6 Key Components to Break the Perfectionist Habit - Rancho La Puerta
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6 Key Components to Break the Perfectionist Habit

Perfect videos displaying the perfect life, showcasing perfect and impressive accomplishments of the perfect family, in perfect shape, living in the perfect house with the perfect amount of wit and style. Welcome to our social media and virtual lifestyle dominant culture that has blossomed in the fertile soil of our new post-pandemic reality. Photoshopped, edited, and manufactured images create feelings of inferiority and fuel the epidemic of perfectionism. Life has become more electronic/virtual than ever before. With that has come a severe spike of a host of struggles, including reclusiveness, low mood, binge-watching, binge eating, and yes, you guessed it: the obsessive drive for “perfection.”

We have always had advertising designed to make us feel lacking to feed that desire to invest in the solution. But now, our online movements are tracked so advertisers can target all our areas of need, fear, or concern. The person trying to lose weight is barraged by ads about weight loss. The person interested in redecorating part of their home gets so many ads showing “design porn .” You know that absolutely minimalist room décor designed to make the viewer feel like their home belongs to a hoarder? Eight shirts perfectly pressed on hangars facing the same way when you open a closet door. You know, the way normal human, flawed people live their everyday.

And this psychology of “lacking” is behind every tiny perfectionistic tendency up to full-blown crippling struggles with chronic perfectionism. It’s the drive to show something on the outside that doesn’t give a view of the authentic experience on the inside. The seduction of perfectionism is that it can protect us from human experiences that normally include fears, insecurities, mistakes, uncertainty, and other vulnerabilities. These are normal parts of life that can be very hard to share.

They can be challenging because our families or our cultures taught us that. “Don’t air your dirty laundry .” “Keep a stiff upper lip .” “Never let them see you down.”

But breaking the perfectionist habit is doable! We can see lovely models of authenticity in nature. Perfectionism holds up an ideal and thrives in a highly controlled and static environment that is unnatural. Nature is constantly evolving, changing, and growing to adapt to the changing environment. And we can look to nature for inspiration in just being ourselves. Nature does not “perform” for anyone or anything, yet it is spectacular for its constant imperfect evolution. And that imperfection becomes the perfect way to relax, de-stress and just be.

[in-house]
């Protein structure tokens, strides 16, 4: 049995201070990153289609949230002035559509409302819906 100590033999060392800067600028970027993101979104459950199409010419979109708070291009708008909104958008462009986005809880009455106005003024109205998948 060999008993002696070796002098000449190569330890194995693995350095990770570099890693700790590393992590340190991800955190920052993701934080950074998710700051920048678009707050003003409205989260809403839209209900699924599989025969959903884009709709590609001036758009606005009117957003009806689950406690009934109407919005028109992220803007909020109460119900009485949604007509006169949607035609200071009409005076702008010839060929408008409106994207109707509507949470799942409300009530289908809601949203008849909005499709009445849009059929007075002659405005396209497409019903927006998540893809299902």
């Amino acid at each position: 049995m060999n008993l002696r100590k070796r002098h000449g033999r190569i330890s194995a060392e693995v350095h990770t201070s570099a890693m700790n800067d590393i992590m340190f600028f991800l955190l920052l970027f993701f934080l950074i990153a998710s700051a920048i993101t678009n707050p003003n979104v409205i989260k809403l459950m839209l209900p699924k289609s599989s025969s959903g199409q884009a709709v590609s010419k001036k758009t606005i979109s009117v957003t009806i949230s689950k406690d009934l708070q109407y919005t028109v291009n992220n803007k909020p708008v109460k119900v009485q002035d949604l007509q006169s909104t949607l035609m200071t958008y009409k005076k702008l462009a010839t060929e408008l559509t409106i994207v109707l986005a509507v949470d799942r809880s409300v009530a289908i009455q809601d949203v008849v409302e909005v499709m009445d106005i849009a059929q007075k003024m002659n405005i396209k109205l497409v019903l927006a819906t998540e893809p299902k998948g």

Since I shared that perfectionism falls on a continuum, I’ll also share that I was on the far end of crippling perfectionism for most of my childhood. The source of my struggle was being relinquished by my first family and spending months in an orphanage. In my own little kid’s mind, I mistakenly thought that being perfect would protect me from being given away again. I thought I would be safe if everyone was very, very happy with me. This, of course, was 100% not based in reality. Still, it was also 100% damaging to my ability to form authentic friendships, my levels of stress, and my overall mental health. But to my system, it felt like a critical survival strategy. And to the outside world, it looked like good stuff: straight A’s, varsity team captain, student government, and getting along with absolutely everyone. All of this was performative in nature and driven by internal terror.

Struggling with severe perfectionism is like being in a personal hell that deprives the sufferer of the joys and pleasures of human connection. Perfectionism can be learned and is typically obsessive in nature. As a 25+ year expert in wellbeing (and trauma recovery) I have worked with many clients whose biggest struggle is to break down the compulsive forces of being performative and perfectionistic rather than displaying their authentic, vulnerable selves. They come to me because they feel lonely (like I did as a child) or confused about why their relationships aren’t as intimate or connective as they want.